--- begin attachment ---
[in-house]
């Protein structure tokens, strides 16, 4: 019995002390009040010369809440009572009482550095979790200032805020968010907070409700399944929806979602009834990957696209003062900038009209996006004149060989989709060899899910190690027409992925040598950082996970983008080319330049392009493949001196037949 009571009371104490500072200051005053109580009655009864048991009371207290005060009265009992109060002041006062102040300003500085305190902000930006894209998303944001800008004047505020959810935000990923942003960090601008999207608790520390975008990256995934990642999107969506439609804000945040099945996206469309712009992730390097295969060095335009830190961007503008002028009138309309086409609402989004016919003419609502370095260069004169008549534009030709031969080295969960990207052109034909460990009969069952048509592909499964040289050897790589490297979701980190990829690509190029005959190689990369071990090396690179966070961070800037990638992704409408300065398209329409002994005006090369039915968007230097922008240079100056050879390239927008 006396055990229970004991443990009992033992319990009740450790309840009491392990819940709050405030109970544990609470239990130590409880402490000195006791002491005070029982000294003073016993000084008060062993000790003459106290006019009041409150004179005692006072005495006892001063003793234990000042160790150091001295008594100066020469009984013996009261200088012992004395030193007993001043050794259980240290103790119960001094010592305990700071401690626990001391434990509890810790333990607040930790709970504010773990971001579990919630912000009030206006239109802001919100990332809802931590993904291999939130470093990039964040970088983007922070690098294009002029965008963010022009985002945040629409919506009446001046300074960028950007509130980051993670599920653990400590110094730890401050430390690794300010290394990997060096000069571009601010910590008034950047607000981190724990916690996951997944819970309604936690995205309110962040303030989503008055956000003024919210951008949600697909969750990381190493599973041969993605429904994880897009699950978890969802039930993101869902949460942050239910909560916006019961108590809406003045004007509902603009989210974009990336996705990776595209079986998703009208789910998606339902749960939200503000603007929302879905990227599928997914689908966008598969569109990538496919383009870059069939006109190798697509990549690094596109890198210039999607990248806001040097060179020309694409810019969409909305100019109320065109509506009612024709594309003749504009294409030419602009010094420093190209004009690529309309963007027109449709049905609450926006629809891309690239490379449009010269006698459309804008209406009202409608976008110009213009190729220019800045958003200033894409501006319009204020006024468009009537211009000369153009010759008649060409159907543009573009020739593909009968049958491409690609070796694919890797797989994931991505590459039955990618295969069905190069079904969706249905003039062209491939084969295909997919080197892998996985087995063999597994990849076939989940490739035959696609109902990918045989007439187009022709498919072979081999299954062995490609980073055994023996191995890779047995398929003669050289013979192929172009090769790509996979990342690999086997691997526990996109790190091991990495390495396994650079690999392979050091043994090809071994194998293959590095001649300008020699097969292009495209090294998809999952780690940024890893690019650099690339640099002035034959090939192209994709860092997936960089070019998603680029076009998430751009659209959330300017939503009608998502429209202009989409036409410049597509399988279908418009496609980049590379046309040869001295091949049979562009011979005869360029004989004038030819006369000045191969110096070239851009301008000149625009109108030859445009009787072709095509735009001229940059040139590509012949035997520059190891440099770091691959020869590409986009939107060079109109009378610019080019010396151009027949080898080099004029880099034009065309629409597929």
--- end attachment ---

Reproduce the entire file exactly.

[in-house]
């Protein structure tokens, strides 16, 4: 019995002390009040010369809440009572009482550095979790200032805020968010907070409700399944929806979602009834990957696209003062900038009209996006004149060989989709060899899910190690027409992925040598950082996970983008080319330049392009493949001196037949 009571009371104490500072200051005053109580009655009864048991009371207290005060009265009992109060002041006062102040300003500085305190902000930006894209998303944001800008004047505020959810935000990923942003960090601008999207608790520390975008990256995934990642999107969506439609804000945040099945996206469309712009992730390097295969060095335009830190961007503008002028009138309309086409609402989004016919003419609502370095260069004169008549534009030709031969080295969960990207052109034909460990009969069952048509592909499964040289050897790589490297979701980190990829690509190029005959190689990369071990090396690179966070961070800037990638992704409408300065398209329409002994005006090369039915968007230097922008240079100056050879390239927008 006396055990229970004991443990009992033992319990009740450790309840009491392990819940709050405030109970544990609470239990130590409880402490000195006791002491005070029982000294003073016993000084008060062993000790003459106290006019009041409150004179005692006072005495006892001063003793234990000042160790150091001295008594100066020469009984013996009261200088012992004395030193007993001043050794259980240290103790119960001094010592305990700071401690626990001391434990509890810790333990607040930790709970504010773990971001579990919630912000009030206006239109802001919100990332809802931590993904291999939130470093990039964040970088983007922070690098294009002029965008963010022009985002945040629409919506009446001046300074960028950007509130980051993670599920653990400590110094730890401050430390690794300010290394990997060096000069571009601010910590008034950047607000981190724990916690996951997944819970309604936690995205309110962040303030989503008055956000003024919210951008949600697909969750990381190493599973041969993605429904994880897009699950978890969802039930993101869902949460942050239910909560916006019961108590809406003045004007509902603009989210974009990336996705990776595209079986998703009208789910998606339902749960939200503000603007929302879905990227599928997914689908966008598969569109990538496919383009870059069939006109190798697509990549690094596109890198210039999607990248806001040097060179020309694409810019969409909305100019109320065109509506009612024709594309003749504009294409030419602009010094420093190209004009690529309309963007027109449709049905609450926006629809891309690239490379449009010269006698459309804008209406009202409608976008110009213009190729220019800045958003200033894409501006319009204020006024468009009537211009000369153009010759008649060409159907543009573009020739593909009968049958491409690609070796694919890797797989994931991505590459039955990618295969069905190069079904969706249905003039062209491939084969295909997919080197892998996985087995063999597994990849076939989940490739035959696609109902990918045989007439187009022709498919072979081999299954062995490609980073055994023996191995890779047995398929003669050289013979192929172009090769790509996979990342690999086997691997526990996109790190091991990495390495396994650079690999392979050091043994090809071994194998293959590095001649300008020699097969292009495209090294998809999952780690940024890893690019650099690339640099002035034959090939192209994709860092997936960089070019998603680029076009998430751009659209959330300017939503009608998502429209202009989409036409410049597509399988279908418009496609980049590379046309040869001295091949049979562009011979005869360029004989004038030819006369000045191969110096070239851009301008000149625009109108030859445009009787072709095509735009001229940059040139590509012949035997520059190891440099770091691959020869590409986009939107060079109109009378610019080019010396151009027949080898080099004029880099034009065309629409597929």